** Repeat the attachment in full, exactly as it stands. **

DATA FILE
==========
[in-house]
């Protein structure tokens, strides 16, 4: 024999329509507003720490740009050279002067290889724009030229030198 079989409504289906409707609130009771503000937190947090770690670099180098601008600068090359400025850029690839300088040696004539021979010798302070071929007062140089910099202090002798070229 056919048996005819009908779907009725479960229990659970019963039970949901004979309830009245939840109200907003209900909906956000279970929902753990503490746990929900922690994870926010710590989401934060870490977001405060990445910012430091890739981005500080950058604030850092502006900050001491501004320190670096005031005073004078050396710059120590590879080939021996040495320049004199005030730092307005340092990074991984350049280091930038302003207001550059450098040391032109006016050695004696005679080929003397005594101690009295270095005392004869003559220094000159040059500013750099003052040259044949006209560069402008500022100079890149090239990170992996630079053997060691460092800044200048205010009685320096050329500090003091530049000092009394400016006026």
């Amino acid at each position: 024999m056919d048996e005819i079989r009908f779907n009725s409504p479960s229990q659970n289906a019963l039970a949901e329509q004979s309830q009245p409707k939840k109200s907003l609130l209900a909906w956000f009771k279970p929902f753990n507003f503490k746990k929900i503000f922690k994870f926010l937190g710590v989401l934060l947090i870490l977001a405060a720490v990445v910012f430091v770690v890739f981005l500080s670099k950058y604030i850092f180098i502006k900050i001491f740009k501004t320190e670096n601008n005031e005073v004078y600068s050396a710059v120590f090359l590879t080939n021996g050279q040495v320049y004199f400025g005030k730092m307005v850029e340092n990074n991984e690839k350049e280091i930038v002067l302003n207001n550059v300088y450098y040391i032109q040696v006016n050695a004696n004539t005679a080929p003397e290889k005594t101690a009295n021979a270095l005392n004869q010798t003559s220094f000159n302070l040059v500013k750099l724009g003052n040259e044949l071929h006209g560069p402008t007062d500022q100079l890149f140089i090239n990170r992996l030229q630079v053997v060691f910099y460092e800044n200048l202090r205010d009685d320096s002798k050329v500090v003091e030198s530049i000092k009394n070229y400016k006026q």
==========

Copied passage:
[in-house]
């Protein structure tokens, strides 16, 4: 024999329509507003720490740009050279002067290889724009030229030198 079989409504289906409707609130009771503000937190947090770690670099180098601008600068090359400025850029690839300088040696004539021979010798302070071929007062140089910099202090002798070229 056919048996005819009908779907009725479960229990659970019963039970949901004979309830009245939840109200907003209900909906956000279970929902753990503490746990929900922690994870926010710590989401934060870490977001405060990445910012430091890739981005500080950058604030850092502006900050001491501004320190670096005031005073004078050396710059120590590879080939021996040495320049004199005030730092307005340092990074991984350049280091930038302003207001550059450098040391032109006016050695004696005679080929003397005594101690009295270095005392004869003559220094000159040059500013750099003052040259044949006209560069402008500022100079890149090239990170992996630079053997060691460092800044200048205010009685320096050329500090003091530049000092009394400016006026």
């Amino acid at each position: 024999m056919d048996e005819i079989r009908f779907n009725s409504p479960s229990q659970n289906a019963l039970a949901e329509q004979s309830q009245p409707k939840k109200s907003l609130l209900a909906w956000f009771k279970p929902f753990n507003f503490k746990k929900i503000f922690k994870f926010l937190g710590v989401l934060l947090i870490l977001a405060a720490v990445v910012f430091v770690v890739f981005l500080s670099k950058y604030i850092f180098i502006k900050i001491f740009k501004t320190e670096n601008n005031e005073v004078y600068s050396a710059v120590f090359l590879t080939n021996g050279q040495v320049y004199f400025g005030k730092m307005v850029e340092n990074n991984e690839k350049e280091i930038v002067l302003n207001n550059v300088y450098y040391i032109q040696v006016n050695a004696n004539t005679a080929p003397e290889k005594t101690a009295n021979a270095l005392n004869q010798t003559s220094f000159n302070l040059v500013k750099l724009g003052n040259e044949l071929h006209g560069p402008t007062d500022q100079l890149f140089i090239n990170r992996l030229q630079v053997v060691f910099y460092e800044n200048l202090r205010d009685d320096s002798k050329v500090v003091e030198s530049i000092k009394n070229y400016k006026q």